"Newton's cradle" (never actually mentioned by Newton himself) is an iconic executive desk toy consisting of five identical polished steel balls aligned with one another, each suspended from a frame a by pair of thin wires. When a ball at one end of the line is pulled back and released, it collides with the middle three balls, which remain stationary, while the ball at the other end of the line swings out to mirror the motion of the first ball. Then the motion reverses itself and repeats through a significant number of cycles. The canonical explanation of this phenomenon, commonly shown in many high school and college physics classes, is simply the conservation of momentum and kinetic energy in elastic collisions, these quantities being exchanged between the first and fifth balls through infinitesimal elastic deformations, similar to sound waves. Sometimes Newton's third law of action and reaction is evoked in the explanation.
So we have a neat experiment with a simple theoretical explanation, which satisfies the majority of physicists. However, several recent references, cited herein, note that, upon closer observation, the middle three balls do, in fact, oscillate very slightly. This can be attributed to the imperfect elasticity of the impacts, together with viscoelastic dissipation and possibly air resistance.
No consensus has yet been achieved for a rigorous solution of this problem. In fact, several videos of Newton's cradle displayed on the internet (YouTube) show small variations in the behavior of the swinging balls, depending evidently on small differences in construction and materials. In all cases, the preponderant tendency appears to be small-amplitude oscillations of the middle three balls, more or less in sync with the motion of the first and fifth balls.
In this Demonstration, we propose an empirical model containing a parameter , to estimate the fraction of kinetic energy transformed into elastic deformation in each collision along with the concomitant dissipation of energy. The canonical behavior is obtained in the limiting case, . The balls are assumed to be of unit diameter with their centers at equilibrium at , .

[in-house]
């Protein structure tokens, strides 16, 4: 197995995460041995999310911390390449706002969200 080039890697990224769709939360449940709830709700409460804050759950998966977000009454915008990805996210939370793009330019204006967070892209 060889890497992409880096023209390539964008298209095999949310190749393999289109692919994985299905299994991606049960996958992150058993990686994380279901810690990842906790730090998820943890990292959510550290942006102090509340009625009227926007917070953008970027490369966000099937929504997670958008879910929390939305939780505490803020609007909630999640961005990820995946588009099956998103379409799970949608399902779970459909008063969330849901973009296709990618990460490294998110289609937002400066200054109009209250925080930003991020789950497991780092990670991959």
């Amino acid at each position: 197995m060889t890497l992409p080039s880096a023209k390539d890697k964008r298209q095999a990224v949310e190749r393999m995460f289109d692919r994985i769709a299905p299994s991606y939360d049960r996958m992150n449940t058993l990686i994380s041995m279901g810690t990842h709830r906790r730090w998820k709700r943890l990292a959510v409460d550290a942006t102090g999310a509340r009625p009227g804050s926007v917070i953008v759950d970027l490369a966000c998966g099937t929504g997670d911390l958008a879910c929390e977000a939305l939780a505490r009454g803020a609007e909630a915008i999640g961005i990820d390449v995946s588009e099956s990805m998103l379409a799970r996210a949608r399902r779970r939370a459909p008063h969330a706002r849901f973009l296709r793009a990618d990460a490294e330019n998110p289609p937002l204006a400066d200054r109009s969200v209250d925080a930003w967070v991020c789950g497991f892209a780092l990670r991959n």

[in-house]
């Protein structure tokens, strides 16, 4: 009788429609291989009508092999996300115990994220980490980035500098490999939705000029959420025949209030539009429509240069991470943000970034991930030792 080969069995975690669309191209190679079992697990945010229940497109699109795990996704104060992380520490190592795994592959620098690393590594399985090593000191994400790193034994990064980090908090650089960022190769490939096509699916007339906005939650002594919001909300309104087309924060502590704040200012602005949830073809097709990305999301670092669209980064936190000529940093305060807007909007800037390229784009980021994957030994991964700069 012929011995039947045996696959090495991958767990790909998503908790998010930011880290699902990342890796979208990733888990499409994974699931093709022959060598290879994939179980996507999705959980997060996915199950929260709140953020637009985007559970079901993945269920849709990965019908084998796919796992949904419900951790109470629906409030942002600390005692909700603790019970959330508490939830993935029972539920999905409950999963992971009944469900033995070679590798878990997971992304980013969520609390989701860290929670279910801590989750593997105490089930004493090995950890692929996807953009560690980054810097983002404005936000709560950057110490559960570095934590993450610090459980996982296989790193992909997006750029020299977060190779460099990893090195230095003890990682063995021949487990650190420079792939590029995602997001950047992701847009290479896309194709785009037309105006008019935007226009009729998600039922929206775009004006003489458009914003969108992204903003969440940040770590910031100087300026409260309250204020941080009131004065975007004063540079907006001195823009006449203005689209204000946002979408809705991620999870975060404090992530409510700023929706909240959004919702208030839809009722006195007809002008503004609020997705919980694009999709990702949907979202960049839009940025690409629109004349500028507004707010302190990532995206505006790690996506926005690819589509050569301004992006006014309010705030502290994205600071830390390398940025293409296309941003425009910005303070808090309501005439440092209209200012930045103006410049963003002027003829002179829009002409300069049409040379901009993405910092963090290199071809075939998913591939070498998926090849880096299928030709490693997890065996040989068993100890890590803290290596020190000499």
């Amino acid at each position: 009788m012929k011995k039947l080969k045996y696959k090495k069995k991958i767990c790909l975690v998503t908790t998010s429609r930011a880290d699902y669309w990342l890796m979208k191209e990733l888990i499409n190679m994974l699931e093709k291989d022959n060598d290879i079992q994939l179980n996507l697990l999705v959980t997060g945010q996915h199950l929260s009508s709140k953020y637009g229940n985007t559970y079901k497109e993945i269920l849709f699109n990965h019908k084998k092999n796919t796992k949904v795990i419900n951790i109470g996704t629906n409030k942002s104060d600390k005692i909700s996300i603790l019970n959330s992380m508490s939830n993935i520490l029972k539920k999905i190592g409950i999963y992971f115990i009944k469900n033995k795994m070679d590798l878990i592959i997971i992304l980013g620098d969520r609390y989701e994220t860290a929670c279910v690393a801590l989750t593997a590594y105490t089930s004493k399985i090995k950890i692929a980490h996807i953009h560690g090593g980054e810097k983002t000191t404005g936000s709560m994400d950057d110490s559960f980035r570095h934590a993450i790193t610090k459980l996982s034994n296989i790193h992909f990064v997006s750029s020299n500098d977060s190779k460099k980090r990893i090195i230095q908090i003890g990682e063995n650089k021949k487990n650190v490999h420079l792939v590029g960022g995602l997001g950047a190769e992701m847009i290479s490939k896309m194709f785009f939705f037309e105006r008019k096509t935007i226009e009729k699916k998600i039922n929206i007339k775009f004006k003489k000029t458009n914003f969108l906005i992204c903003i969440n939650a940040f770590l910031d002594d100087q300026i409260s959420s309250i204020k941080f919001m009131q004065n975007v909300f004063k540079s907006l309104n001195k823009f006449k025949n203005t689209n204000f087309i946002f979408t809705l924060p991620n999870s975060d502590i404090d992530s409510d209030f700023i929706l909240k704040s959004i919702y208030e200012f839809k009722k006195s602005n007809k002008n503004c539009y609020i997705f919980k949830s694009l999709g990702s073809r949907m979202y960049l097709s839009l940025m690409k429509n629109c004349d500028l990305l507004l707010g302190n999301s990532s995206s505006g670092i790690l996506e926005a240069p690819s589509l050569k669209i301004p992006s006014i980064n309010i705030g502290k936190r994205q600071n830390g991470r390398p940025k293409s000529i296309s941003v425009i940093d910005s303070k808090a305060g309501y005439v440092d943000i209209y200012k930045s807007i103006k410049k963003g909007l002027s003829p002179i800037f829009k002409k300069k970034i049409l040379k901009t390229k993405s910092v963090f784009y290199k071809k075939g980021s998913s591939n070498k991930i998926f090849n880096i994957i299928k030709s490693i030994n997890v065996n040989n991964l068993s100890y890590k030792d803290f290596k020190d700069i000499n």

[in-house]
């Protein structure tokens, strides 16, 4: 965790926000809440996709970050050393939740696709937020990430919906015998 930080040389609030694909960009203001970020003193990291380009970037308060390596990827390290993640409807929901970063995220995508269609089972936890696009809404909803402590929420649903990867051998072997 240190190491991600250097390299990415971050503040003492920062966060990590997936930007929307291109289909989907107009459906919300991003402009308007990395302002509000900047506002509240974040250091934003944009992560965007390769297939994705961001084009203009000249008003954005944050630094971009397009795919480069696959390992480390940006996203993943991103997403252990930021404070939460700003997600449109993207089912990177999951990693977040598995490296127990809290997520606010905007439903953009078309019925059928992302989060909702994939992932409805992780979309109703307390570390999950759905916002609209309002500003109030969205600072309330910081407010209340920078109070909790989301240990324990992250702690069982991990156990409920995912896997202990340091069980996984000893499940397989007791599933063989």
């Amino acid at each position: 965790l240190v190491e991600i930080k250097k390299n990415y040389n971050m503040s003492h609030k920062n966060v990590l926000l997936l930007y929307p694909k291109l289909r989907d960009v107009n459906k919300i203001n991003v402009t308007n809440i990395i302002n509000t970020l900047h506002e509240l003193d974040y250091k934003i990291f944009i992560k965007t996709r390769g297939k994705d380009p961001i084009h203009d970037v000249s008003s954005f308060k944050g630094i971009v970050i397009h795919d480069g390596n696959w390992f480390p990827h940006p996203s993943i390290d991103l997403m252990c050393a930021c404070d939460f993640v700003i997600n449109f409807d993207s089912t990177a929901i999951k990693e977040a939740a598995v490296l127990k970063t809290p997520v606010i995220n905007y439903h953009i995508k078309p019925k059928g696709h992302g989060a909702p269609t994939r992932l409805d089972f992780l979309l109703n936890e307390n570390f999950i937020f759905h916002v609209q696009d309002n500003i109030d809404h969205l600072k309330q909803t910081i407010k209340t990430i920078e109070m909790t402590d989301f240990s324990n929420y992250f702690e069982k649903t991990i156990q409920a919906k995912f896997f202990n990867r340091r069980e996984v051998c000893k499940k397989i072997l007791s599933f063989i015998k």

Left-hand ball behaves initially as a simple pendulum, well approximated by the linearized equation , with and initial condition , the speed at which the first ball hits the line of four others. The kinetic energy is partially converted into compression energy, which propagates the impulse along the chain. The function approximates a modulated square wave, in which only negative values of appear. The fifth ball closely follows a complementary positive square-wave sinusoidal motion bounded by . The approximate functional forms for the are plotted as functions of time. Snapshot 1 shows the canonical case with .
 S. Hutzler, G. Delaney, D. Weaire, and F. MacLeod, "Rocking Newton's Cradle," American Journal of Physics, 72(12), 2004 pp. 1508–1516.
 C. M. Donahue, C. M. Hrenya, A. P. Zelinskaya, and K. J. Nakagawa, "Newton's Cradle Undone: Experiments and Collision Models for the Normal Collision of Three Solid Spheres," Physics of Fluids, 20(11), 2008, 113301.
 C. F. Gauld, "Newton's Cradle in Physics Education," Science & Education, 15(8), 2006 pp. 597–617.
 E. J. Hinch and S. Saint–Jean, "The Fragmentation of a Line of Balls by an Impact," in Proceedings of the Royal Society of London, Series A: Mathematical, Physical and Engineering Sciences, 455(1989), 1999 pp. 3201–3220.
 V. Ceanga and Y. Hurmuzlu, "A New Look to an Old Problem: Newton’s Cradle," Journal of Applied Mechanics, 68(4), 2001 pp. 575–583.
 F. Hermann and M. Seitz, "How Does the Ball and Chain Work?" American Journal of Physics, 50(11), 1981 pp. 977–981.